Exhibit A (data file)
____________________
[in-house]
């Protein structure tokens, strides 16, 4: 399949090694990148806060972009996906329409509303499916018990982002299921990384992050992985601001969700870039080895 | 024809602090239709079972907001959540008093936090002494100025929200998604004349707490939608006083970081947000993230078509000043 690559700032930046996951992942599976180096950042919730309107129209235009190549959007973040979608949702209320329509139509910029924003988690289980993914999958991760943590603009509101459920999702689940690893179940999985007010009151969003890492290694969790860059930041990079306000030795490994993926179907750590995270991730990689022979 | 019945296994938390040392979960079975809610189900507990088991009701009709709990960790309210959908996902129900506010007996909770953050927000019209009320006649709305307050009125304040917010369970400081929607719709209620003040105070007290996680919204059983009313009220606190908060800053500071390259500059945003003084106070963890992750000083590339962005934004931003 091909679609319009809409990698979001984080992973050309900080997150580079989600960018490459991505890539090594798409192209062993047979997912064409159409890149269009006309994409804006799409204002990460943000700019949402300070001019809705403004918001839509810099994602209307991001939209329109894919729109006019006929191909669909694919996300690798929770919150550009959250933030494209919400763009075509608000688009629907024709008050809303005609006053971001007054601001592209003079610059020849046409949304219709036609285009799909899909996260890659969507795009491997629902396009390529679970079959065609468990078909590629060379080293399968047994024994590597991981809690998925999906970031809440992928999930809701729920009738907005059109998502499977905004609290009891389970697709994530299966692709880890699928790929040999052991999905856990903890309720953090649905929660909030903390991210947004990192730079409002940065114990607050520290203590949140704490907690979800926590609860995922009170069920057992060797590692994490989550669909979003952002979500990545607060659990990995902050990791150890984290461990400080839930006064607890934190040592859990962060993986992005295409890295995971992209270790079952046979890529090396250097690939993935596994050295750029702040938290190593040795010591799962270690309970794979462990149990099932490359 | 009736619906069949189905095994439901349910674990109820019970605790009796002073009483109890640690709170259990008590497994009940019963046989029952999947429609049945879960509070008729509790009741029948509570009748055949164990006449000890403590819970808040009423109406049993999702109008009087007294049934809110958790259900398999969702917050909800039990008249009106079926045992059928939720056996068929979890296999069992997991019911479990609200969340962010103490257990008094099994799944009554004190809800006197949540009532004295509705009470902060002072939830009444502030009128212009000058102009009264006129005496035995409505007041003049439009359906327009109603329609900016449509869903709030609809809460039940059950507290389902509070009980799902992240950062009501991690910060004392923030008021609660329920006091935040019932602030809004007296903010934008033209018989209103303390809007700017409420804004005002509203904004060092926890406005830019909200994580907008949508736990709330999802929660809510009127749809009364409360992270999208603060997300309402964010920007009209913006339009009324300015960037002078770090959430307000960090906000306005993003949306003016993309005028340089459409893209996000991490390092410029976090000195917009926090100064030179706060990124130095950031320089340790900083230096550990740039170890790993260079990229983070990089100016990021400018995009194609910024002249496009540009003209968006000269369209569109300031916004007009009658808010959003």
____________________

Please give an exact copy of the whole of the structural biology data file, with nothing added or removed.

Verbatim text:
[in-house]
């Protein structure tokens, strides 16, 4: 399949090694990148806060972009996906329409509303499916018990982002299921990384992050992985601001969700870039080895 | 024809602090239709079972907001959540008093936090002494100025929200998604004349707490939608006083970081947000993230078509000043 690559700032930046996951992942599976180096950042919730309107129209235009190549959007973040979608949702209320329509139509910029924003988690289980993914999958991760943590603009509101459920999702689940690893179940999985007010009151969003890492290694969790860059930041990079306000030795490994993926179907750590995270991730990689022979 | 019945296994938390040392979960079975809610189900507990088991009701009709709990960790309210959908996902129900506010007996909770953050927000019209009320006649709305307050009125304040917010369970400081929607719709209620003040105070007290996680919204059983009313009220606190908060800053500071390259500059945003003084106070963890992750000083590339962005934004931003 091909679609319009809409990698979001984080992973050309900080997150580079989600960018490459991505890539090594798409192209062993047979997912064409159409890149269009006309994409804006799409204002990460943000700019949402300070001019809705403004918001839509810099994602209307991001939209329109894919729109006019006929191909669909694919996300690798929770919150550009959250933030494209919400763009075509608000688009629907024709008050809303005609006053971001007054601001592209003079610059020849046409949304219709036609285009799909899909996260890659969507795009491997629902396009390529679970079959065609468990078909590629060379080293399968047994024994590597991981809690998925999906970031809440992928999930809701729920009738907005059109998502499977905004609290009891389970697709994530299966692709880890699928790929040999052991999905856990903890309720953090649905929660909030903390991210947004990192730079409002940065114990607050520290203590949140704490907690979800926590609860995922009170069920057992060797590692994490989550669909979003952002979500990545607060659990990995902050990791150890984290461990400080839930006064607890934190040592859990962060993986992005295409890295995971992209270790079952046979890529090396250097690939993935596994050295750029702040938290190593040795010591799962270690309970794979462990149990099932490359 | 009736619906069949189905095994439901349910674990109820019970605790009796002073009483109890640690709170259990008590497994009940019963046989029952999947429609049945879960509070008729509790009741029948509570009748055949164990006449000890403590819970808040009423109406049993999702109008009087007294049934809110958790259900398999969702917050909800039990008249009106079926045992059928939720056996068929979890296999069992997991019911479990609200969340962010103490257990008094099994799944009554004190809800006197949540009532004295509705009470902060002072939830009444502030009128212009000058102009009264006129005496035995409505007041003049439009359906327009109603329609900016449509869903709030609809809460039940059950507290389902509070009980799902992240950062009501991690910060004392923030008021609660329920006091935040019932602030809004007296903010934008033209018989209103303390809007700017409420804004005002509203904004060092926890406005830019909200994580907008949508736990709330999802929660809510009127749809009364409360992270999208603060997300309402964010920007009209913006339009009324300015960037002078770090959430307000960090906000306005993003949306003016993309005028340089459409893209996000991490390092410029976090000195917009926090100064030179706060990124130095950031320089340790900083230096550990740039170890790993260079990229983070990089100016990021400018995009194609910024002249496009540009003209968006000269369209569109300031916004007009009658808010959003």